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2 of 2 people found the following review helpful By Leonard J. Wilson on October 29, 2011
Format: Paperback Verified Purchase
Sometime between 1776 and 1861 the unity of the United States, together with their shared interests and their willingness to consider other points of view, effectively ended. At some point, civil war became inevitable. Slavery was the issue, but how, when, and why did the states, their representatives in Washington, and the people themselves determine that their sectional views on slavery were more important than the Union? From prior readings, I had come to suspect that the Missouri Compromise in 1820 was the watershed in the fragmentation of the Union. Robert Pierce Forbes recent book, The Missouri Compromise and its Aftermath, seems to support my suspicion.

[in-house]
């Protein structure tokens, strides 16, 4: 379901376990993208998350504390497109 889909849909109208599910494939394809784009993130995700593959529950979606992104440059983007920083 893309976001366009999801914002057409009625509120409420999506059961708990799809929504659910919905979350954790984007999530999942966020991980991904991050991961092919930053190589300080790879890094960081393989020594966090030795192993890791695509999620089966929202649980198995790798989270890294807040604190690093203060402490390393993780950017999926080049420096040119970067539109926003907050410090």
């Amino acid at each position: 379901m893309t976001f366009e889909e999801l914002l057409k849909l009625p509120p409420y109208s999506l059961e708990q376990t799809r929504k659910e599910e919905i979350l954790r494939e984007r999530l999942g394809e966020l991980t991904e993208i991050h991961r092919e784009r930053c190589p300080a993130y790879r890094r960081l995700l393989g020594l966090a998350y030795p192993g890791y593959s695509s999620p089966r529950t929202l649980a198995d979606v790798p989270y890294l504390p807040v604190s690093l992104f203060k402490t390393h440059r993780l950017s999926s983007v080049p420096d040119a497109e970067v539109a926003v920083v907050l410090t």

Missouri was the first new state whose status as free or slave was not effectively predetermined by its prior status as territory (1) ceded by a free state (Vermont, Maine), (2) ceded by a slave state (Kentucky, Tennessee, Alabama, Mississippi), (3) where slavery was forbidden under the Northwest Ordinance of 1787 (Ohio, Indiana, Illinois), or (4) where slavery was firmly rooted under prior French rule (Louisiana). Thus, the Missouri Statehood Bill was the first occasion for congressional debate on the free/slave status of a new state.

That debate commenced when Rep. James Tallmadge (NY) introduced an amendment providing "that the further introduction of slavery ... be prohibited ... and that all children of slaves born within the state shall be free at the age of twenty-five." It was not at all clear that the Constitution empowered congress to impose conditions on applicants for statehood other than that their constitutions be consistent with the US Constitution.

Therein lies the problem: The US Constitution (pre-13th Amendment) was not consistent with itself.